Then there could be the rooster crowing at 5 a.m., or the peacocks, which can screech around the same time. Or the lowing of the neighbour’s sheep, which are vocal when newborns are frolicking. The farms buttress their sounds with smells, too, like manure piles. A few Otter Point farmers are fond of spreading chicken manure on their fields, leaving a stench that lasts days.
What can also last days are power outages when a harsh storm brings down trees. That’s when generators are purchased en masse, if you can travel on the road. And when it snows, streets are not cleaned for a couple days. Snow is such a rarity, the equipment to deal with it is limited. Cell phone coverage can be non-existent. The nearest hospital is a one-hour drive away, barring rush hours. Water sources may be a well, which could run dry, or a small lake where geese flock.
While most of these rural markers are an inconvenience to urban arrivals, the influx has led to a bleak rise in fences and gates over the past 10 years. People, it seems, want security and privacy, not to mention keeping wildlife at bay, particularly deer, who can destroy a garden overnight. Sadly, what those barriers do is disrupt the natural travel paths of animals. Bears become a concern. Some newcomers are so excited to see a black bear, they will bait it with food so they can get the perfect YouTube video. Others, who’ve left their garbage outside, will see the bear, overreact and call conservation officers, who inevitably kill the bear. And if a cougar is sighted, expect panic.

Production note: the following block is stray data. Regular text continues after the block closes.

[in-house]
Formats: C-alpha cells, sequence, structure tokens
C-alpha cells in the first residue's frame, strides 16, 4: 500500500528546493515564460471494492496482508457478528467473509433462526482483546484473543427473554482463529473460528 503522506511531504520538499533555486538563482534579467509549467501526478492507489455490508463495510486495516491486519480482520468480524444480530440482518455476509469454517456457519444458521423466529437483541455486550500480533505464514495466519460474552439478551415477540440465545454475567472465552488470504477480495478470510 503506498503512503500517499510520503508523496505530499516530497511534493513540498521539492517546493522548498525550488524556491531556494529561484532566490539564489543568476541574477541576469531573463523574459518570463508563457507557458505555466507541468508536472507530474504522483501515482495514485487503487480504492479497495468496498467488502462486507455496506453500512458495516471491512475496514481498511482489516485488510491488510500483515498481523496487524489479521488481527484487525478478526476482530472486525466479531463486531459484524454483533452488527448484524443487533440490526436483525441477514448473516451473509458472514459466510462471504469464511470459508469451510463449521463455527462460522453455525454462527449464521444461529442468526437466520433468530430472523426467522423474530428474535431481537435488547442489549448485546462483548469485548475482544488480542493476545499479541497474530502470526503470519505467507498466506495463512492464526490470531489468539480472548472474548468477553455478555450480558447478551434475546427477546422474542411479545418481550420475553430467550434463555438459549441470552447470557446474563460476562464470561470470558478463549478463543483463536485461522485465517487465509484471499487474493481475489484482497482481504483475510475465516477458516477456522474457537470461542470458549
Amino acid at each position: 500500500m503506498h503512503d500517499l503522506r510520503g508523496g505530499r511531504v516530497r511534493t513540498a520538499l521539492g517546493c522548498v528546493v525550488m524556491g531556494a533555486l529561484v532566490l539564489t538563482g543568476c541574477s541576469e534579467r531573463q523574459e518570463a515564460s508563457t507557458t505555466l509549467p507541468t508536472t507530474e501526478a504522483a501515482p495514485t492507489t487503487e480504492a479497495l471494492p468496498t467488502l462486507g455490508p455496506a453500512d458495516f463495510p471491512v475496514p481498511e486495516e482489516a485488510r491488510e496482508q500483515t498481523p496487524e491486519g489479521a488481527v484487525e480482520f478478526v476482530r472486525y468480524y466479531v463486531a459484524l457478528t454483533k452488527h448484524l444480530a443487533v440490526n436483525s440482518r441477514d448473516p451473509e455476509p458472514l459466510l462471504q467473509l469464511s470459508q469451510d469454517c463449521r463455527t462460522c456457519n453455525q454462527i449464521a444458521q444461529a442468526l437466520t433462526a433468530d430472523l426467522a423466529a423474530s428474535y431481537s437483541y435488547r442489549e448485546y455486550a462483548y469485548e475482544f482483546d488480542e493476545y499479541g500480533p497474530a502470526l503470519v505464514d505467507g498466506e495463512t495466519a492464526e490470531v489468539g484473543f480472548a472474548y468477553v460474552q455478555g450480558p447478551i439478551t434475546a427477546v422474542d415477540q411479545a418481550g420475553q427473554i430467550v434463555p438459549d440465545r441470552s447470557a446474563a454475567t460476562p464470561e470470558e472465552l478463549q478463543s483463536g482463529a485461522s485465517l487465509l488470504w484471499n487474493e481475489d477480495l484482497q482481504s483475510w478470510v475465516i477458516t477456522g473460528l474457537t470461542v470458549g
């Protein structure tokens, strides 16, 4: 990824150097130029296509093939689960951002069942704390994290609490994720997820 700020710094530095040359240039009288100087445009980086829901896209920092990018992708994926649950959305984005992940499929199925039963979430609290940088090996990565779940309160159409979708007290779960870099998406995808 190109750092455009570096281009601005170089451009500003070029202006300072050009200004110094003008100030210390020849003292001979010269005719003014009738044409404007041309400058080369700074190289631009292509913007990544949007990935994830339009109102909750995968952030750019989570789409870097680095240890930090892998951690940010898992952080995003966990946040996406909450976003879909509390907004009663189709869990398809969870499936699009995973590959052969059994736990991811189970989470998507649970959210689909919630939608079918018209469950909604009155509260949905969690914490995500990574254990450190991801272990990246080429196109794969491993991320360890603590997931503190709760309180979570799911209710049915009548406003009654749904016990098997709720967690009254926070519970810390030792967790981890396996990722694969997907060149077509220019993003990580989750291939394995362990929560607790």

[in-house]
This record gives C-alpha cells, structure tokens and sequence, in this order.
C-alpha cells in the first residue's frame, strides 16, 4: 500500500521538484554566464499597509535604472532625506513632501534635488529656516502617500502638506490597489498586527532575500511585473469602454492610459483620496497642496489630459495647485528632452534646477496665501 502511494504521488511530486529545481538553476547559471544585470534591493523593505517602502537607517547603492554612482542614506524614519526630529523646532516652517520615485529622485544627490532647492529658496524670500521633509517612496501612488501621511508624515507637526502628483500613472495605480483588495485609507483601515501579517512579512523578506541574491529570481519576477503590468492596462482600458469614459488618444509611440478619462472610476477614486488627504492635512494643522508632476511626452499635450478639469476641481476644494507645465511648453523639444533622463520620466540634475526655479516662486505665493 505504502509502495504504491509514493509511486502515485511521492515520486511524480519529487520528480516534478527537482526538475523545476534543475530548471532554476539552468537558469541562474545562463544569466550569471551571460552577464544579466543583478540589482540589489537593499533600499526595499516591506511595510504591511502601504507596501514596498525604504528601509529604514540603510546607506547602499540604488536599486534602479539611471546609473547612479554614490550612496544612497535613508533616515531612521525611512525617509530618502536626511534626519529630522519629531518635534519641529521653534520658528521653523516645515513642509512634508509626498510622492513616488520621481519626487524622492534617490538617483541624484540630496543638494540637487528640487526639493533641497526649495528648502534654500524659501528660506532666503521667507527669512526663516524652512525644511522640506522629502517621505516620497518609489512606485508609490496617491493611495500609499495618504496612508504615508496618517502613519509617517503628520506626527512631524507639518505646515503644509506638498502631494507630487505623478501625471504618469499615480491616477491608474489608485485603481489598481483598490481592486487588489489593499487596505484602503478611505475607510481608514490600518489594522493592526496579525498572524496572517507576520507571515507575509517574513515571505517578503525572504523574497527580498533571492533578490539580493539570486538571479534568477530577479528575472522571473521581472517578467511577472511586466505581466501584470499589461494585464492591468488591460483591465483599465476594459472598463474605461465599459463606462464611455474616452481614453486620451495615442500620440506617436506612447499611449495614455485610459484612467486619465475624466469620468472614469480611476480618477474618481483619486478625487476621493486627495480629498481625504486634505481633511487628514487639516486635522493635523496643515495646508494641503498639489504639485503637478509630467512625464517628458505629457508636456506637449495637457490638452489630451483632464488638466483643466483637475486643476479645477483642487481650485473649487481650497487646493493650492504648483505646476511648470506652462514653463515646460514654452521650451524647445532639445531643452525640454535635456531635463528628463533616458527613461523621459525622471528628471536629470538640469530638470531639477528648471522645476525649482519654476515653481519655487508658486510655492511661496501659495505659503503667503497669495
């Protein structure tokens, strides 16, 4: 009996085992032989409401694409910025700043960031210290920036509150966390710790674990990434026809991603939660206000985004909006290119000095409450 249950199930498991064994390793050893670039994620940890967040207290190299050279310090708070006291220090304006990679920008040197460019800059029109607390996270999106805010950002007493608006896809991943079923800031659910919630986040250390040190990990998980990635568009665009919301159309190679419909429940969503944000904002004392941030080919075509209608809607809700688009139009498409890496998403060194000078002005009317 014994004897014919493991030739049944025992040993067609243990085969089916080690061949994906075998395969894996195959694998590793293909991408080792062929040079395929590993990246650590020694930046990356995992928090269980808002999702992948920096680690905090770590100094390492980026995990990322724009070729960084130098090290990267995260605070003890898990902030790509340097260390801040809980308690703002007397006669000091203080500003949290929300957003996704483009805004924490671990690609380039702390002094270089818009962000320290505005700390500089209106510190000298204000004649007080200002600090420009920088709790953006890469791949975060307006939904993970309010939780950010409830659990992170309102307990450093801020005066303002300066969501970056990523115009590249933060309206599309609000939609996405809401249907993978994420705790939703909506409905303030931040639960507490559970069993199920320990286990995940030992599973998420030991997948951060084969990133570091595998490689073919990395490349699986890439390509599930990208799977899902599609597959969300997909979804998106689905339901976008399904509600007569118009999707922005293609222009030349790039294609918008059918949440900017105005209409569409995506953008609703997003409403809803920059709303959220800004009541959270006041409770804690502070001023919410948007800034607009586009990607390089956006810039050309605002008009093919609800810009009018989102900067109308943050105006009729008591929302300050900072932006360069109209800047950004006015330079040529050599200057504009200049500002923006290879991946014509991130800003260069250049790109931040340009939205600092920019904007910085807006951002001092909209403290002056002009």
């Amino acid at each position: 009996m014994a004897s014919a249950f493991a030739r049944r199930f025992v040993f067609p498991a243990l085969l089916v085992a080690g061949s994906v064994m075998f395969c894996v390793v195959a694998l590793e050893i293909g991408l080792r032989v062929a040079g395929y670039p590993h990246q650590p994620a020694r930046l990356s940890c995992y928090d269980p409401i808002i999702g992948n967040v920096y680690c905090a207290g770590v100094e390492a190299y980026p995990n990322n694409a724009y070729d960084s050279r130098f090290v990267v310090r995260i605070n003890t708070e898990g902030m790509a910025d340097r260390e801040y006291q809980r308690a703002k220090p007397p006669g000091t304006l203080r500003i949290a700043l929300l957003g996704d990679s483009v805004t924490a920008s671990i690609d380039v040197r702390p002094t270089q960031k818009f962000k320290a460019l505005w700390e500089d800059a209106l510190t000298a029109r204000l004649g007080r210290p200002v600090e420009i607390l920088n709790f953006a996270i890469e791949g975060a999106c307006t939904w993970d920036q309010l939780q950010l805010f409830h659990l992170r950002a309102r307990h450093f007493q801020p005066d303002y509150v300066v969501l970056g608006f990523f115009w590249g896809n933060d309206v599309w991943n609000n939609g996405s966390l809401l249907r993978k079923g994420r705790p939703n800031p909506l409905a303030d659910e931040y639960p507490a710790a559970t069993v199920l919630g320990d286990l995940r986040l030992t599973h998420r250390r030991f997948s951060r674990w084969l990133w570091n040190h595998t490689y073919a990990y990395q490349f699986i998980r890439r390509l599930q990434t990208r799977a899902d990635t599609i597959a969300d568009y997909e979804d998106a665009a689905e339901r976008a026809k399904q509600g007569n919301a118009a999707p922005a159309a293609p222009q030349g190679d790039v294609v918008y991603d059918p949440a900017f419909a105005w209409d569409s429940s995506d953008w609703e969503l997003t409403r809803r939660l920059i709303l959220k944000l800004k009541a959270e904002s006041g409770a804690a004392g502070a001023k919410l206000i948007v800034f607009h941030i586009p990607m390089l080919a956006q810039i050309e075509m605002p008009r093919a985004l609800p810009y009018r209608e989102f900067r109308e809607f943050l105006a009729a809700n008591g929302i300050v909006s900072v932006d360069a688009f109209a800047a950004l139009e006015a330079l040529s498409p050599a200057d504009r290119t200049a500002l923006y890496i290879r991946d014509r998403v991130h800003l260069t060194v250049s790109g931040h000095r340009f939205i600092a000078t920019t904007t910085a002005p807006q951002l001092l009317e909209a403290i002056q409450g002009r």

Otter Point isn’t the only place where city transplants have to deal with “issues” they were not expecting. But the expectation that aggravations won’t exist because you are in a natural, less concrete and paved environment is shortsighted.
In January of this year, France passed a law to protect the “sensory heritage” (i.e. the smells and sounds) of rural areas, following battles over noisy frogs, crickets and roosters. Farm machinery and cowbells had become targets by those who, previously subjected to traffic racket or street side hubbub, believed they were owed peace. One famous case featured Maurice the rooster, who was put on trial in 2019, after beefs about his predawn crowing; the neighbours’ complaints were rejected, and they were fined €1,000 ($1,475).
Here in Otter Point, though, the tensions continue over the community’s rural ways. In 2007, tsunami warning signs were even removed after bed-and-breakfast owners and realtors complained that they created fear and lowered property values. But there is irony in this. In our slice of Eden, actual physical signs are being erased for warning of what the sea, land and air can deliver – yet distinct, more natural signs will continue. They just require people to use their eyes, ears and noses – and to stop their bellyaching, if their senses failed them.